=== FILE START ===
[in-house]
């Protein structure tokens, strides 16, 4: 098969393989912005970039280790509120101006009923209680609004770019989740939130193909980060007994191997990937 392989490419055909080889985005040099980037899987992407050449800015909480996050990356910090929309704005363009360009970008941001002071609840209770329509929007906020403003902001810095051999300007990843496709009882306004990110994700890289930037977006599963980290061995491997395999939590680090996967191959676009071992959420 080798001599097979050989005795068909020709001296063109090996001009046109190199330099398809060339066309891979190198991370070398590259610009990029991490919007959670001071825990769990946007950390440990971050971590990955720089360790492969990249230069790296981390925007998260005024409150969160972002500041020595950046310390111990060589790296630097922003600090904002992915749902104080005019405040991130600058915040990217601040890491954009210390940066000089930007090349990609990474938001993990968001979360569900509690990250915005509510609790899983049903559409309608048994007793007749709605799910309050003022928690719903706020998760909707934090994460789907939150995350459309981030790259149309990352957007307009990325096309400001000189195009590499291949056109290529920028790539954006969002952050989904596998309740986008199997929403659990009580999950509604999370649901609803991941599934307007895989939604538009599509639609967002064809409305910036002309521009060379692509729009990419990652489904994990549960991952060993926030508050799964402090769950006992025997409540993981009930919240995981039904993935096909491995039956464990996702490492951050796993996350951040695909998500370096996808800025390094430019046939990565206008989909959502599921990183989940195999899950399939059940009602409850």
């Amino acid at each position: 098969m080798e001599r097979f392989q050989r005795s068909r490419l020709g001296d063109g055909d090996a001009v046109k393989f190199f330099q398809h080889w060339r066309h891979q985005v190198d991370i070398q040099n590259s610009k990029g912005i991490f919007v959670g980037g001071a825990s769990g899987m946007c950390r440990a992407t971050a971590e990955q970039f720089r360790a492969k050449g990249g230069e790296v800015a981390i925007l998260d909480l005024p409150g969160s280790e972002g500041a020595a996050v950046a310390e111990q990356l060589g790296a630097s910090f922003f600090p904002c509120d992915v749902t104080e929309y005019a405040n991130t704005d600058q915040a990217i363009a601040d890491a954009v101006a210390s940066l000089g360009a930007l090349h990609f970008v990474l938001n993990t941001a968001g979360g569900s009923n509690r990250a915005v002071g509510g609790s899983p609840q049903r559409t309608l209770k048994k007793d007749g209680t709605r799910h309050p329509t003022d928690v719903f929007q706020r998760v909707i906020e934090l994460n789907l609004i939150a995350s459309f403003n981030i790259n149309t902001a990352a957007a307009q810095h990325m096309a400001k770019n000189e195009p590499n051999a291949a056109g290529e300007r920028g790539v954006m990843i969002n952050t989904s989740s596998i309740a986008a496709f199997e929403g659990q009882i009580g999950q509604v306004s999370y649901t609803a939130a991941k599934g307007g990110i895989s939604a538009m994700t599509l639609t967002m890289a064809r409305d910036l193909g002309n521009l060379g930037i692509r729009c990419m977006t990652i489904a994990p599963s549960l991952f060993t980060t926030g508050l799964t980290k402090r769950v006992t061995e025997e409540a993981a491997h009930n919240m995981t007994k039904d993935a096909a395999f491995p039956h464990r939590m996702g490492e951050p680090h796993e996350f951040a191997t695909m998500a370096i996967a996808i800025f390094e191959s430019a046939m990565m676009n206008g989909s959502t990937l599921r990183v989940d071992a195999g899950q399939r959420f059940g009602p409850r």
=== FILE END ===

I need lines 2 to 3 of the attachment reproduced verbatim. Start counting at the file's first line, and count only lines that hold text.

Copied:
């Protein structure tokens, strides 16, 4: 098969393989912005970039280790509120101006009923209680609004770019989740939130193909980060007994191997990937 392989490419055909080889985005040099980037899987992407050449800015909480996050990356910090929309704005363009360009970008941001002071609840209770329509929007906020403003902001810095051999300007990843496709009882306004990110994700890289930037977006599963980290061995491997395999939590680090996967191959676009071992959420 080798001599097979050989005795068909020709001296063109090996001009046109190199330099398809060339066309891979190198991370070398590259610009990029991490919007959670001071825990769990946007950390440990971050971590990955720089360790492969990249230069790296981390925007998260005024409150969160972002500041020595950046310390111990060589790296630097922003600090904002992915749902104080005019405040991130600058915040990217601040890491954009210390940066000089930007090349990609990474938001993990968001979360569900509690990250915005509510609790899983049903559409309608048994007793007749709605799910309050003022928690719903706020998760909707934090994460789907939150995350459309981030790259149309990352957007307009990325096309400001000189195009590499291949056109290529920028790539954006969002952050989904596998309740986008199997929403659990009580999950509604999370649901609803991941599934307007895989939604538009599509639609967002064809409305910036002309521009060379692509729009990419990652489904994990549960991952060993926030508050799964402090769950006992025997409540993981009930919240995981039904993935096909491995039956464990996702490492951050796993996350951040695909998500370096996808800025390094430019046939990565206008989909959502599921990183989940195999899950399939059940009602409850």
């Amino acid at each position: 098969m080798e001599r097979f392989q050989r005795s068909r490419l020709g001296d063109g055909d090996a001009v046109k393989f190199f330099q398809h080889w060339r066309h891979q985005v190198d991370i070398q040099n590259s610009k990029g912005i991490f919007v959670g980037g001071a825990s769990g899987m946007c950390r440990a992407t971050a971590e990955q970039f720089r360790a492969k050449g990249g230069e790296v800015a981390i925007l998260d909480l005024p409150g969160s280790e972002g500041a020595a996050v950046a310390e111990q990356l060589g790296a630097s910090f922003f600090p904002c509120d992915v749902t104080e929309y005019a405040n991130t704005d600058q915040a990217i363009a601040d890491a954009v101006a210390s940066l000089g360009a930007l090349h990609f970008v990474l938001n993990t941001a968001g979360g569900s009923n509690r990250a915005v002071g509510g609790s899983p609840q049903r559409t309608l209770k048994k007793d007749g209680t709605r799910h309050p329509t003022d928690v719903f929007q706020r998760v909707i906020e934090l994460n789907l609004i939150a995350s459309f403003n981030i790259n149309t902001a990352a957007a307009q810095h990325m096309a400001k770019n000189e195009p590499n051999a291949a056109g290529e300007r920028g790539v954006m990843i969002n952050t989904s989740s596998i309740a986008a496709f199997e929403g659990q009882i009580g999950q509604v306004s999370y649901t609803a939130a991941k599934g307007g990110i895989s939604a538009m994700t599509l639609t967002m890289a064809r409305d910036l193909g002309n521009l060379g930037i692509r729009c990419m977006t990652i489904a994990p599963s549960l991952f060993t980060t926030g508050l799964t980290k402090r769950v006992t061995e025997e409540a993981a491997h009930n919240m995981t007994k039904d993935a096909a395999f491995p039956h464990r939590m996702g490492e951050p680090h796993e996350f951040a191997t695909m998500a370096i996967a996808i800025f390094e191959s430019a046939m990565m676009n206008g989909s959502t990937l599921r990183v989940d071992a195999g899950q399939r959420f059940g009602p409850r």